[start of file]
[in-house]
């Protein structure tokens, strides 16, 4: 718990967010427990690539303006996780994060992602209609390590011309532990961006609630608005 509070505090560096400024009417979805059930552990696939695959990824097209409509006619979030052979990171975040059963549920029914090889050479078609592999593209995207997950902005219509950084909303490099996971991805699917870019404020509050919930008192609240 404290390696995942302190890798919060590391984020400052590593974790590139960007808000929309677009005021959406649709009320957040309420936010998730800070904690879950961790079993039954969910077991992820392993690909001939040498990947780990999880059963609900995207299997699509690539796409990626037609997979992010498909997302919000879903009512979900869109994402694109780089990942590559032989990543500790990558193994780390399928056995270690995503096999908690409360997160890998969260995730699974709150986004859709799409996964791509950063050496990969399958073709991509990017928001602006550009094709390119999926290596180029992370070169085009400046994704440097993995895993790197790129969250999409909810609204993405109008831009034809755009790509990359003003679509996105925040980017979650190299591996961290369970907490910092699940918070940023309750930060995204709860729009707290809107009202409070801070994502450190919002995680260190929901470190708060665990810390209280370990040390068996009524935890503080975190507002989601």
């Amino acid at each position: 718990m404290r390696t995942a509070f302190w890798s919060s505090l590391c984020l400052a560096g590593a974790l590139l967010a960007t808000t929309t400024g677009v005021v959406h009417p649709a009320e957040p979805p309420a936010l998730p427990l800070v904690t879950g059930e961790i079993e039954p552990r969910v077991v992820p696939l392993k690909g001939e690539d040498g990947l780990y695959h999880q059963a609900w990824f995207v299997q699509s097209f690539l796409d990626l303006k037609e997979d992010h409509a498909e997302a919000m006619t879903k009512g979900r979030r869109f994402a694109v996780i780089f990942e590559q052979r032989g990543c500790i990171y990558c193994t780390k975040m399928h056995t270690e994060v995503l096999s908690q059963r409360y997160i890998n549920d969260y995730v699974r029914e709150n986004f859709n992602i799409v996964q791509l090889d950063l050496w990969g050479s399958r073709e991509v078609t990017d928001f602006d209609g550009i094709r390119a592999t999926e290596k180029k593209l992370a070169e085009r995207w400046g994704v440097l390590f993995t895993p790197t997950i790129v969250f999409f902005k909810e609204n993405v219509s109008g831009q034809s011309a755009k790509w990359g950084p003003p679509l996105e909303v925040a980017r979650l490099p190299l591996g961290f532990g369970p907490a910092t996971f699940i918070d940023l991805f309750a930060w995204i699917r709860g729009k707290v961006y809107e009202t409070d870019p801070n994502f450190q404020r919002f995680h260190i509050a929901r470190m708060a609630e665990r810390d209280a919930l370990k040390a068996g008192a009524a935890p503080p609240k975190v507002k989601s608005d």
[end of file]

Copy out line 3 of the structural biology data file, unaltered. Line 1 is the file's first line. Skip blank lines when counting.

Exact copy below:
């Amino acid at each position: 718990m404290r390696t995942a509070f302190w890798s919060s505090l590391c984020l400052a560096g590593a974790l590139l967010a960007t808000t929309t400024g677009v005021v959406h009417p649709a009320e957040p979805p309420a936010l998730p427990l800070v904690t879950g059930e961790i079993e039954p552990r969910v077991v992820p696939l392993k690909g001939e690539d040498g990947l780990y695959h999880q059963a609900w990824f995207v299997q699509s097209f690539l796409d990626l303006k037609e997979d992010h409509a498909e997302a919000m006619t879903k009512g979900r979030r869109f994402a694109v996780i780089f990942e590559q052979r032989g990543c500790i990171y990558c193994t780390k975040m399928h056995t270690e994060v995503l096999s908690q059963r409360y997160i890998n549920d969260y995730v699974r029914e709150n986004f859709n992602i799409v996964q791509l090889d950063l050496w990969g050479s399958r073709e991509v078609t990017d928001f602006d209609g550009i094709r390119a592999t999926e290596k180029k593209l992370a070169e085009r995207w400046g994704v440097l390590f993995t895993p790197t997950i790129v969250f999409f902005k909810e609204n993405v219509s109008g831009q034809s011309a755009k790509w990359g950084p003003p679509l996105e909303v925040a980017r979650l490099p190299l591996g961290f532990g369970p907490a910092t996971f699940i918070d940023l991805f309750a930060w995204i699917r709860g729009k707290v961006y809107e009202t409070d870019p801070n994502f450190q404020r919002f995680h260190i509050a929901r470190m708060a609630e665990r810390d209280a919930l370990k040390a068996g008192a009524a935890p503080p609240k975190v507002k989601s608005d």